“Our female employees must be able to work freely with their male colleagues all over the country,” Egeland told AFP after meeting Taliban ministers and administrators.
Almost a third of the NRC’s Afghan employees are women.
According to Egeland, the Taliban “basically agreed” to allow women to work, and they admitted that “it is going too slow in many places”.
We cannot do education if we cannot equally educate boys and girls
He said the NRC -- which provides services such as food assistance, clean water, shelter and education to displaced people -- was trying to negotiate local agreements in seven of the 14 provinces where it operates.
But their experience sums up the difficulty of deciphering edicts issued by Taliban officials in Kabul, and how they are implemented in the countryside.
In some offices women had been allowed to work alongside men, in others they had been told to segregate sexes, while elsewhere women had been barred from work entirely -- all at the whim of local officials.
Race against time
During the Taliban’s first stint in power from 1996 to 2001, women were largely excluded from public life -- including work and education.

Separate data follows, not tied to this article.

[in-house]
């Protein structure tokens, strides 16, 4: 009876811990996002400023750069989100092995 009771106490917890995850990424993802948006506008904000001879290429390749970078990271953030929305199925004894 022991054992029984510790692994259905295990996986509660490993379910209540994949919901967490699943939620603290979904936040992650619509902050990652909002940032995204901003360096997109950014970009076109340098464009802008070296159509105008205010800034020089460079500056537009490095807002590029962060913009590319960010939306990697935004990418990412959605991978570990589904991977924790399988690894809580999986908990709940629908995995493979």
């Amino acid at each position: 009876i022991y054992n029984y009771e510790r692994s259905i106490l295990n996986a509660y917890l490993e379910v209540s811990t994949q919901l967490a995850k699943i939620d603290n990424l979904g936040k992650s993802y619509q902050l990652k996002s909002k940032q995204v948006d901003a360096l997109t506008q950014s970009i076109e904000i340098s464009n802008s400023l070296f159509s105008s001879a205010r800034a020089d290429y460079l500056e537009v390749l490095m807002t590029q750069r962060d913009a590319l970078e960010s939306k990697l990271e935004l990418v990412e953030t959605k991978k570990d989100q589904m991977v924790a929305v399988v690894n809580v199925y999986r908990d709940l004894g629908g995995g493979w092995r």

The Taliban say they will not be as strict this time around, but women have been prevented from returning to most government jobs and secondary schooling for girls has also not restarted -- even though boys are attending classes.
The NRC says it will not reopen any schools in areas where girls cannot attend.
“We cannot do education if we cannot equally educate boys and girls,” said Egeland.
For years during their insurgency, the Taliban allowed NGOs to educate girls in some areas under their control.
Egeland also raised concern about the collapse of the Afghan economy.
The international community has frozen Taliban access to funds held abroad, and aid flows have also dried up, while banks in Afghanistan have limited withdrawals to the equivalent of just $200 a week.
As winter approaches, Egeland’s fears are growing as the NRC struggles with the logistics of paying staff or allocating funds for programmes.
“It’s a race against time,” he said.
“People are going to die here in Afghanistan very soon.”
The international community has pledged $1.2 billion in humanitarian aid, but it takes time for the funds to flow.
Despite everything, Egeland notes two positive points for his activities since the return of the Taliban -- fighting has ceased, and he expects corruption to be less of a problem.